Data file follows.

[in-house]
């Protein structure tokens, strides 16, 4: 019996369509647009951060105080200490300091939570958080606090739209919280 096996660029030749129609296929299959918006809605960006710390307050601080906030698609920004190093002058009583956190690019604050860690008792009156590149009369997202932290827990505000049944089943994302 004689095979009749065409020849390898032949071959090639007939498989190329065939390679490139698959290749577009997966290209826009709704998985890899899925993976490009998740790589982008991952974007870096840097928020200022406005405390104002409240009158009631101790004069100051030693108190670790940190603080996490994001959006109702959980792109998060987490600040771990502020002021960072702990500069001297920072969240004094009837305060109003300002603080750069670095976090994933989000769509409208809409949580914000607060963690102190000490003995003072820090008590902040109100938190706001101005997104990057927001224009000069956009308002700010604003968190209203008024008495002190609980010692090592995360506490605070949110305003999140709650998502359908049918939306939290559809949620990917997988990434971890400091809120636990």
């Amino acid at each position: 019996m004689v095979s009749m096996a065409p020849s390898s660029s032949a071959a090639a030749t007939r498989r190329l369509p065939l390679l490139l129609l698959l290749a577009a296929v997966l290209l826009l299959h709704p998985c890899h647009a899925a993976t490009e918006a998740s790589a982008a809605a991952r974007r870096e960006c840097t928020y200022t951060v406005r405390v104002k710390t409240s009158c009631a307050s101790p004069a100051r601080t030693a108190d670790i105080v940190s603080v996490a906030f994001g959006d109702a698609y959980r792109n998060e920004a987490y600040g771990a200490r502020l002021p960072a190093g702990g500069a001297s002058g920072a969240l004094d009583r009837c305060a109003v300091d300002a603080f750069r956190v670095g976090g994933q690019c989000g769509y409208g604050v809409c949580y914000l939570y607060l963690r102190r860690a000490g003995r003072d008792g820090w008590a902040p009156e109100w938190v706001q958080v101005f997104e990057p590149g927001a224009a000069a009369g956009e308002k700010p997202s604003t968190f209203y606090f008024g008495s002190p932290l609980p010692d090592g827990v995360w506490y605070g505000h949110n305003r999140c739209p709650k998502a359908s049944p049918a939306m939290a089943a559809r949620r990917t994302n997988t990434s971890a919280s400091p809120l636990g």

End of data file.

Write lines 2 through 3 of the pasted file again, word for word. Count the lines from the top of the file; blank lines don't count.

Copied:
């Protein structure tokens, strides 16, 4: 019996369509647009951060105080200490300091939570958080606090739209919280 096996660029030749129609296929299959918006809605960006710390307050601080906030698609920004190093002058009583956190690019604050860690008792009156590149009369997202932290827990505000049944089943994302 004689095979009749065409020849390898032949071959090639007939498989190329065939390679490139698959290749577009997966290209826009709704998985890899899925993976490009998740790589982008991952974007870096840097928020200022406005405390104002409240009158009631101790004069100051030693108190670790940190603080996490994001959006109702959980792109998060987490600040771990502020002021960072702990500069001297920072969240004094009837305060109003300002603080750069670095976090994933989000769509409208809409949580914000607060963690102190000490003995003072820090008590902040109100938190706001101005997104990057927001224009000069956009308002700010604003968190209203008024008495002190609980010692090592995360506490605070949110305003999140709650998502359908049918939306939290559809949620990917997988990434971890400091809120636990």
């Amino acid at each position: 019996m004689v095979s009749m096996a065409p020849s390898s660029s032949a071959a090639a030749t007939r498989r190329l369509p065939l390679l490139l129609l698959l290749a577009a296929v997966l290209l826009l299959h709704p998985c890899h647009a899925a993976t490009e918006a998740s790589a982008a809605a991952r974007r870096e960006c840097t928020y200022t951060v406005r405390v104002k710390t409240s009158c009631a307050s101790p004069a100051r601080t030693a108190d670790i105080v940190s603080v996490a906030f994001g959006d109702a698609y959980r792109n998060e920004a987490y600040g771990a200490r502020l002021p960072a190093g702990g500069a001297s002058g920072a969240l004094d009583r009837c305060a109003v300091d300002a603080f750069r956190v670095g976090g994933q690019c989000g769509y409208g604050v809409c949580y914000l939570y607060l963690r102190r860690a000490g003995r003072d008792g820090w008590a902040p009156e109100w938190v706001q958080v101005f997104e990057p590149g927001a224009a000069a009369g956009e308002k700010p997202s604003t968190f209203y606090f008024g008495s002190p932290l609980p010692d090592g827990v995360w506490y605070g505000h949110n305003r999140c739209p709650k998502a359908s049944p049918a939306m939290a089943a559809r949620r990917t994302n997988t990434s971890a919280s400091p809120l636990g």